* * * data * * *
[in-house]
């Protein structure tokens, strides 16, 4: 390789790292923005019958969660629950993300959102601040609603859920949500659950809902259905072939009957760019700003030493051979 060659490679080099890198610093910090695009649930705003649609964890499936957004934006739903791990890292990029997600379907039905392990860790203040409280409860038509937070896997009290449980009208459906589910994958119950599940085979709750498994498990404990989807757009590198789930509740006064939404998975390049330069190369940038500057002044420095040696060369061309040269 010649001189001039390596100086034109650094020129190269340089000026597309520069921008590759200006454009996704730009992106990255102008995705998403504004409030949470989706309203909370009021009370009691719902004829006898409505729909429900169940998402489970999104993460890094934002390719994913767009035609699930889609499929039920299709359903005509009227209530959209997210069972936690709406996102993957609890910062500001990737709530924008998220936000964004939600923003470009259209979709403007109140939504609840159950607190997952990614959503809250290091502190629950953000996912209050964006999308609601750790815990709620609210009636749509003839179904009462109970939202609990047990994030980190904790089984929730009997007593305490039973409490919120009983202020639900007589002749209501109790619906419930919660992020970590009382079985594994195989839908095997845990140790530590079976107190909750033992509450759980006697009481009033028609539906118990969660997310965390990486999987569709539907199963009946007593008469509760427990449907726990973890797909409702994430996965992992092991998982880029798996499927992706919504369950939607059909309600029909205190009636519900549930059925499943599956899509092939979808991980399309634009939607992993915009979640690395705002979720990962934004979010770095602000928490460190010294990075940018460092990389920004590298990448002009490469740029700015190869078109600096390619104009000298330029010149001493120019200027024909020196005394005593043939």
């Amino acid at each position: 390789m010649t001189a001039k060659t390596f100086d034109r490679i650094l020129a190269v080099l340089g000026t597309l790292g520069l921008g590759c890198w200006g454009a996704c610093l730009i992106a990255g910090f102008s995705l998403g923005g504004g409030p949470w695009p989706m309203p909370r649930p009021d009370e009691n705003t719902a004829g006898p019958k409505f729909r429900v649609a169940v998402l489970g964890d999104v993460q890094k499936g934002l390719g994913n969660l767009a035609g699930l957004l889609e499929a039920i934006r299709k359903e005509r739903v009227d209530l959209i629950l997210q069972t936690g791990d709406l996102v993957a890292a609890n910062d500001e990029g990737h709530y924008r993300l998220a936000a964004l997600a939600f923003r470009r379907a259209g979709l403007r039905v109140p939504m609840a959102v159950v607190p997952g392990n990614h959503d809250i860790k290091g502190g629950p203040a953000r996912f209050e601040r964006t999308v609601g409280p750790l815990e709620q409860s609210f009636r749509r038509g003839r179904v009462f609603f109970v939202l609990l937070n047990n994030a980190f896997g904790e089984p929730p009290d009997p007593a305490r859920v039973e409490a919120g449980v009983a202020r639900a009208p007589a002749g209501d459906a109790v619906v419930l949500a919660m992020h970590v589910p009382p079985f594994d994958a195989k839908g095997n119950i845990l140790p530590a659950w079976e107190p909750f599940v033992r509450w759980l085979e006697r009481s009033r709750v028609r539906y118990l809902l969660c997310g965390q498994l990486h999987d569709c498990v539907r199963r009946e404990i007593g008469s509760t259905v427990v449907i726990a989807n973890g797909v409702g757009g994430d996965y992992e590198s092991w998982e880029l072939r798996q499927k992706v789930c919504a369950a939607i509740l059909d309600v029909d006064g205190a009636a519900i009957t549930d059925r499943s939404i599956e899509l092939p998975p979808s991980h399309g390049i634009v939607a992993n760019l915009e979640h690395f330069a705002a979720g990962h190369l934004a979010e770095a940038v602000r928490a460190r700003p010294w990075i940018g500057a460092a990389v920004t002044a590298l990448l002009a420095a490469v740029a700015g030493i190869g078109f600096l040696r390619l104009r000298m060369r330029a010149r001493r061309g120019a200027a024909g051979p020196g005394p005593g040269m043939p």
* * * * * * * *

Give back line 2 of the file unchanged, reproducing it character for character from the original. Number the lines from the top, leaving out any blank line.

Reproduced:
């Protein structure tokens, strides 16, 4: 390789790292923005019958969660629950993300959102601040609603859920949500659950809902259905072939009957760019700003030493051979 060659490679080099890198610093910090695009649930705003649609964890499936957004934006739903791990890292990029997600379907039905392990860790203040409280409860038509937070896997009290449980009208459906589910994958119950599940085979709750498994498990404990989807757009590198789930509740006064939404998975390049330069190369940038500057002044420095040696060369061309040269 010649001189001039390596100086034109650094020129190269340089000026597309520069921008590759200006454009996704730009992106990255102008995705998403504004409030949470989706309203909370009021009370009691719902004829006898409505729909429900169940998402489970999104993460890094934002390719994913767009035609699930889609499929039920299709359903005509009227209530959209997210069972936690709406996102993957609890910062500001990737709530924008998220936000964004939600923003470009259209979709403007109140939504609840159950607190997952990614959503809250290091502190629950953000996912209050964006999308609601750790815990709620609210009636749509003839179904009462109970939202609990047990994030980190904790089984929730009997007593305490039973409490919120009983202020639900007589002749209501109790619906419930919660992020970590009382079985594994195989839908095997845990140790530590079976107190909750033992509450759980006697009481009033028609539906118990969660997310965390990486999987569709539907199963009946007593008469509760427990449907726990973890797909409702994430996965992992092991998982880029798996499927992706919504369950939607059909309600029909205190009636519900549930059925499943599956899509092939979808991980399309634009939607992993915009979640690395705002979720990962934004979010770095602000928490460190010294990075940018460092990389920004590298990448002009490469740029700015190869078109600096390619104009000298330029010149001493120019200027024909020196005394005593043939």